By Ankur Jajoo, industry analyst, Frost & Sullivan Environment & Energy Group
The shale-gas boom could make water the most important commodity product of the 21st century.
The dynamics of the unconventional shale wastewater treatment market has provided a huge business opportunity for existing and emerging water solutions providers. The emergence of companies offering water management and treatment services in the shale market has created some confusion as to what is the best form of dealing with the wastewater. The industry has, at present, four main options:
The varying degrees of competitors in the market are able to provide different services and treatment options. For the operator, it boils down to which one is the most applicable and cost-effective solution for its given location. The industry is asking, “Will a mainstream technology ever be utilized?” The answer for now is no — and various types of technologies will be used. Total dissolved solids (TDS), total suspended solids (TSS), and sulfur-reducing bacteria (SRB) are the main contaminants that need to be addressed for wastewater recycle and reuse in fracking operations. The industry is heading toward the use of multifunctional systems that are skid-mounted or on mobile trailer systems. This helps address key industry challenges for space and lower energy consumption and is more cost-effective than using different systems for different contaminants. This is likely to be a critical game-changer for the evolution of wastewater treatment into other industrial markets by leveraging the synergies of efficient treatments and addressing similar industry challenges. Some critics may argue that due to the significant variance in wastewater quality found in the different shale plays, many of the systems would not be economical to use.
For all of the innovation and new systems being developed in the market, the shale industry is not without its own challenges for its high water consumption and environmental footprint. Over the years, we have seen the challenges associated with groundwater contamination and the harm hydraulic fracturing does to the water table. It is a known problem commonly raised by environmentalists without fully understanding the dynamics of hydraulic fracturing and the impact on water.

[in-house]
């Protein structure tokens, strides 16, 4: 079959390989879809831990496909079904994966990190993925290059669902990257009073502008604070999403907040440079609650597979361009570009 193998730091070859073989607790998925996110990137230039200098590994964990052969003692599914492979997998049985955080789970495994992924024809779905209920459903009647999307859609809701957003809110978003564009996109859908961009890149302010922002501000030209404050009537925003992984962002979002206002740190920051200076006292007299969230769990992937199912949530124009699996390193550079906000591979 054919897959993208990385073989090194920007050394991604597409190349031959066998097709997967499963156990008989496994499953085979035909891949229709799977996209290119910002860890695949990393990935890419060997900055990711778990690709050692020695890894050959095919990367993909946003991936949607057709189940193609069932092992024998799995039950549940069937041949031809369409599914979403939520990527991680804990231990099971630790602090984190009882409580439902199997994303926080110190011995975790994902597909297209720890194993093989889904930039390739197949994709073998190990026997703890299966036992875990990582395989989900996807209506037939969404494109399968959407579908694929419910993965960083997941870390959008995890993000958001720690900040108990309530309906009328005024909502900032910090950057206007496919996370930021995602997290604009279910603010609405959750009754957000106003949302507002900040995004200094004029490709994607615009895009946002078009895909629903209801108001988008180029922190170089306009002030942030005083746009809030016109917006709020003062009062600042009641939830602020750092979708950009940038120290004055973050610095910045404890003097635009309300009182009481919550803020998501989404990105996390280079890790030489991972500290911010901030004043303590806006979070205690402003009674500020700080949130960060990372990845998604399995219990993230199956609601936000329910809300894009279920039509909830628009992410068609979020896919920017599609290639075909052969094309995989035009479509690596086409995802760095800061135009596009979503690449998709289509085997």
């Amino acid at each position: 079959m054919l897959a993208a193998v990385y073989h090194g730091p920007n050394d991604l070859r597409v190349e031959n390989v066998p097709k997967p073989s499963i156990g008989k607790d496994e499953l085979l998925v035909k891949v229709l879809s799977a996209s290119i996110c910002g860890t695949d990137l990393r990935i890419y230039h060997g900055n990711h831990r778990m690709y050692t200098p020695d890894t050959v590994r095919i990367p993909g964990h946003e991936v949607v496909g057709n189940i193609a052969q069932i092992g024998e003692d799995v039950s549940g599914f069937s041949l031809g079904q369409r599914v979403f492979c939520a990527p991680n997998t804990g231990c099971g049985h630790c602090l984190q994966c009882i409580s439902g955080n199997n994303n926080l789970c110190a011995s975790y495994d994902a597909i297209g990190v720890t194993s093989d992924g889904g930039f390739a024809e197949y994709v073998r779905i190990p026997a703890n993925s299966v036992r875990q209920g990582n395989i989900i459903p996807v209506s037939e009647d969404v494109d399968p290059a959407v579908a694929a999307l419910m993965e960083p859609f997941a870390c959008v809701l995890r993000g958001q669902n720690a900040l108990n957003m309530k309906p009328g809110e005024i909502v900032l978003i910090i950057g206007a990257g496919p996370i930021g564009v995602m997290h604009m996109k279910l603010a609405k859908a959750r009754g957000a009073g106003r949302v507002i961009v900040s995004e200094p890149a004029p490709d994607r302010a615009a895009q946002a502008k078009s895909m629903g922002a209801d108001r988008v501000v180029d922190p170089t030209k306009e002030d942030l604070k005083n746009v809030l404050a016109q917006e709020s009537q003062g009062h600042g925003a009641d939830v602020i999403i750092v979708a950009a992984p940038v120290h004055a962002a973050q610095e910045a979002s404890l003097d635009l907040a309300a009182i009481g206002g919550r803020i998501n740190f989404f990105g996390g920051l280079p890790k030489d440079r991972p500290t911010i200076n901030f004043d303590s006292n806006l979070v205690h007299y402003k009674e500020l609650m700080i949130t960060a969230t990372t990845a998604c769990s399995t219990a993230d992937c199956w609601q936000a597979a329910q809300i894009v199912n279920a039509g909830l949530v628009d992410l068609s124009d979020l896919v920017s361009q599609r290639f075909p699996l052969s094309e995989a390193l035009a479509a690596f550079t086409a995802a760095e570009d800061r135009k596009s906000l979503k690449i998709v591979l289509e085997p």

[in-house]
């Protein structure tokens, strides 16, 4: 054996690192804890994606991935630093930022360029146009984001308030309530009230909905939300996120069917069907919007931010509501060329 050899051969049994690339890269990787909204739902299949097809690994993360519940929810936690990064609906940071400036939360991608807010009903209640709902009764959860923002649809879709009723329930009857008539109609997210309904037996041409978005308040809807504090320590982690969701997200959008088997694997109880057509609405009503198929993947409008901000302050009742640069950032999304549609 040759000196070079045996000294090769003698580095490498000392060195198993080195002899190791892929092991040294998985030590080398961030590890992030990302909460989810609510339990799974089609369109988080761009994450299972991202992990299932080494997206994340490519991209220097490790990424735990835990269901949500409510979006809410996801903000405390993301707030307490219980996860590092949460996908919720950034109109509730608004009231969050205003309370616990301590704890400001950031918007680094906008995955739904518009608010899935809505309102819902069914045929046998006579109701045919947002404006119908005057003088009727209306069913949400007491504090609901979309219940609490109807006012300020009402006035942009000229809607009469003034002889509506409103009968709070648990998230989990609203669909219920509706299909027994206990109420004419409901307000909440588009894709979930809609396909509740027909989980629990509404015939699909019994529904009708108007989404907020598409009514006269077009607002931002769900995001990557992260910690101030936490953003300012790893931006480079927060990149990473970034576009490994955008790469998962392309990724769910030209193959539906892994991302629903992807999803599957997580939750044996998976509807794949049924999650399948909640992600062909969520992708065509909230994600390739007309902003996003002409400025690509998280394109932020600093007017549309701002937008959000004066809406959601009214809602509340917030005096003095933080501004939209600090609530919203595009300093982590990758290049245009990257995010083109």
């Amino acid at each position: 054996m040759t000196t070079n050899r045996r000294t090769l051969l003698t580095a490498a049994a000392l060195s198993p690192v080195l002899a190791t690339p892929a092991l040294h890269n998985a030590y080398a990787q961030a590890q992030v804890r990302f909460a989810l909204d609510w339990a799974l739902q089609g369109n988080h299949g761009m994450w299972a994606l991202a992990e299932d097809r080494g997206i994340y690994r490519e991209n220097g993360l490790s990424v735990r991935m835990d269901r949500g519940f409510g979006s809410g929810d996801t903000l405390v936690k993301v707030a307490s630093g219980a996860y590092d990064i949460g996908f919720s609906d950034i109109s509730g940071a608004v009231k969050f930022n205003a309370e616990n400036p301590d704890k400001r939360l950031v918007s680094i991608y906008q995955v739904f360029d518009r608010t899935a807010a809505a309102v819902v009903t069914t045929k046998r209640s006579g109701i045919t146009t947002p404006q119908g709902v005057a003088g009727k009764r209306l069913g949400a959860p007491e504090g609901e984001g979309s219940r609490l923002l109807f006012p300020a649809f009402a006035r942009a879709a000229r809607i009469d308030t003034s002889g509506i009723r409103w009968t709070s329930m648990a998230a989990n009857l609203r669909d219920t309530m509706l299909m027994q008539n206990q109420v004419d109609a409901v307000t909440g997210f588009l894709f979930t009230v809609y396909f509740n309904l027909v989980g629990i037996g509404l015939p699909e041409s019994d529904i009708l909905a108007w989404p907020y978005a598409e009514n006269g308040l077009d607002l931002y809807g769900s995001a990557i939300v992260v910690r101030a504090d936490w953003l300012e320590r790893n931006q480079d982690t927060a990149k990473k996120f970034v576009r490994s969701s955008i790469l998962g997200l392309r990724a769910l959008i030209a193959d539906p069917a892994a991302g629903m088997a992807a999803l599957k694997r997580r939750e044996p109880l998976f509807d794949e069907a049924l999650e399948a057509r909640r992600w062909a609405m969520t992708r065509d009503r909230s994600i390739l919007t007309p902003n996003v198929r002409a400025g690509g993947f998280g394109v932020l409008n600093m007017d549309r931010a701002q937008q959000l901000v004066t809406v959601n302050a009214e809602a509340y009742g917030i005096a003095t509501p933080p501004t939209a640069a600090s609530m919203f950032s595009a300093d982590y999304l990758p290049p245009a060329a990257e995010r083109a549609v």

The water table is significantly higher in depth than where the fissures are drilled. The water contamination likely occurs from surface spillages from flowback water in the immediate stage of drilling and from produced water over time, which seeps into cracks in the ground. The drilling company is responsible for making sure the drill casings are properly sealed and there are no potential water leakages. The probability of water contamination from methane gas or from the fracking process is extremely small due to the large differences in depths between the water table and the fissures in the ground. There are far more pressing challenges associated with using daily machinery and power generators that cause air pollution or consume energy, rather than the process of hydraulic fracturing. This disconnect in the industry is portrayed by environmentalists without the real understanding of what the underlying challenge is in the industry.
The value of freshwater has grown exponentially across all industries, but most critically in the oil and gas industry. The global impact the oil and gas industry has on domestic and foreign supply and demand for energy resources — and the importance of oil for the manufacturing industry — is becoming more critical postrecession. However, the issue starts at water availability for drilling operations, which has impacted big markets such as China. The importance of water management for drilling operations has grown due to environmental regulations and operators’ understanding of the significant costs associated with the fracking process. Furthermore, in Bakken Shale (North Dakota), freshwater for fracking is not the only process that is water-intensive. Freshwater for “maintenance water,” as it is called, is being used to continue the oil flow. Without it, salt buildup from the briny groundwater will restrict the flow of oil, block the wellbore, and damage the pumping equipment. Hence operators are required to consume even more freshwater for aiding the flow of the oil. This is an interesting industry dynamic, as in the Canadian oil sands, the high viscosity of the oil/bitumen requires water to help increase flow rate. In North Dakota, the additional maintenance water is used to increase oil flow due to blockages from brine buildup.